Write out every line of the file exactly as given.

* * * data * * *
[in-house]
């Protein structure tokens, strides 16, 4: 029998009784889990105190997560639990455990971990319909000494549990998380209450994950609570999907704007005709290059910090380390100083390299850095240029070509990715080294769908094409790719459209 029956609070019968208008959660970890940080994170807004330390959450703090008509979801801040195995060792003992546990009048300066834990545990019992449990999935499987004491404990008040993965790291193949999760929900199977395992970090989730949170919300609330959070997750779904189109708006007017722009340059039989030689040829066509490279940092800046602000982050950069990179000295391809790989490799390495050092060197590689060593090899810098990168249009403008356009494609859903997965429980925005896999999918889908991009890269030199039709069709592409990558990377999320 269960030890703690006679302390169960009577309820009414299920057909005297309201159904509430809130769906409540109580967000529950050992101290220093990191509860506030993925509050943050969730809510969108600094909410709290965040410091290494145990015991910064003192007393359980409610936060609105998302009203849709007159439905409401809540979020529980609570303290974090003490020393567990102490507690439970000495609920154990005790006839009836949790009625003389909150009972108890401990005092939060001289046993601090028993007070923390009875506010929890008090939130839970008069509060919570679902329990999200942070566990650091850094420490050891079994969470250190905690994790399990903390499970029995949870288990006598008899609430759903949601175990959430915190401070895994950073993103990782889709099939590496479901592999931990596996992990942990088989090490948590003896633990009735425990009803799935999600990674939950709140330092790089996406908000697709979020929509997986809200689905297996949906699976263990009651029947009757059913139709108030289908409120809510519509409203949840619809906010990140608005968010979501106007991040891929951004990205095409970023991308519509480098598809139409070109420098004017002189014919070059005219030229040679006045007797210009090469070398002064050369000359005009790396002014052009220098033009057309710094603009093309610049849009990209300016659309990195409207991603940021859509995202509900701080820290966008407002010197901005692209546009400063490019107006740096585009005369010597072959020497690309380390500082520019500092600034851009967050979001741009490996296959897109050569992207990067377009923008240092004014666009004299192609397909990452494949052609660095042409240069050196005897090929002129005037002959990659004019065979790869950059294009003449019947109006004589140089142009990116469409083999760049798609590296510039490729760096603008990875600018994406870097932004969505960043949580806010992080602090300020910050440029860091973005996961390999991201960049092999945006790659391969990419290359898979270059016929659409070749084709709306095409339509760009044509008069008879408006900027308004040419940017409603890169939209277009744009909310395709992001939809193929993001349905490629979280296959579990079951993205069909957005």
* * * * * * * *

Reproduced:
[in-house]
């Protein structure tokens, strides 16, 4: 029998009784889990105190997560639990455990971990319909000494549990998380209450994950609570999907704007005709290059910090380390100083390299850095240029070509990715080294769908094409790719459209 029956609070019968208008959660970890940080994170807004330390959450703090008509979801801040195995060792003992546990009048300066834990545990019992449990999935499987004491404990008040993965790291193949999760929900199977395992970090989730949170919300609330959070997750779904189109708006007017722009340059039989030689040829066509490279940092800046602000982050950069990179000295391809790989490799390495050092060197590689060593090899810098990168249009403008356009494609859903997965429980925005896999999918889908991009890269030199039709069709592409990558990377999320 269960030890703690006679302390169960009577309820009414299920057909005297309201159904509430809130769906409540109580967000529950050992101290220093990191509860506030993925509050943050969730809510969108600094909410709290965040410091290494145990015991910064003192007393359980409610936060609105998302009203849709007159439905409401809540979020529980609570303290974090003490020393567990102490507690439970000495609920154990005790006839009836949790009625003389909150009972108890401990005092939060001289046993601090028993007070923390009875506010929890008090939130839970008069509060919570679902329990999200942070566990650091850094420490050891079994969470250190905690994790399990903390499970029995949870288990006598008899609430759903949601175990959430915190401070895994950073993103990782889709099939590496479901592999931990596996992990942990088989090490948590003896633990009735425990009803799935999600990674939950709140330092790089996406908000697709979020929509997986809200689905297996949906699976263990009651029947009757059913139709108030289908409120809510519509409203949840619809906010990140608005968010979501106007991040891929951004990205095409970023991308519509480098598809139409070109420098004017002189014919070059005219030229040679006045007797210009090469070398002064050369000359005009790396002014052009220098033009057309710094603009093309610049849009990209300016659309990195409207991603940021859509995202509900701080820290966008407002010197901005692209546009400063490019107006740096585009005369010597072959020497690309380390500082520019500092600034851009967050979001741009490996296959897109050569992207990067377009923008240092004014666009004299192609397909990452494949052609660095042409240069050196005897090929002129005037002959990659004019065979790869950059294009003449019947109006004589140089142009990116469409083999760049798609590296510039490729760096603008990875600018994406870097932004969505960043949580806010992080602090300020910050440029860091973005996961390999991201960049092999945006790659391969990419290359898979270059016929659409070749084709709306095409339509760009044509008069008879408006900027308004040419940017409603890169939209277009744009909310395709992001939809193929993001349905490629979280296959579990079951993205069909957005």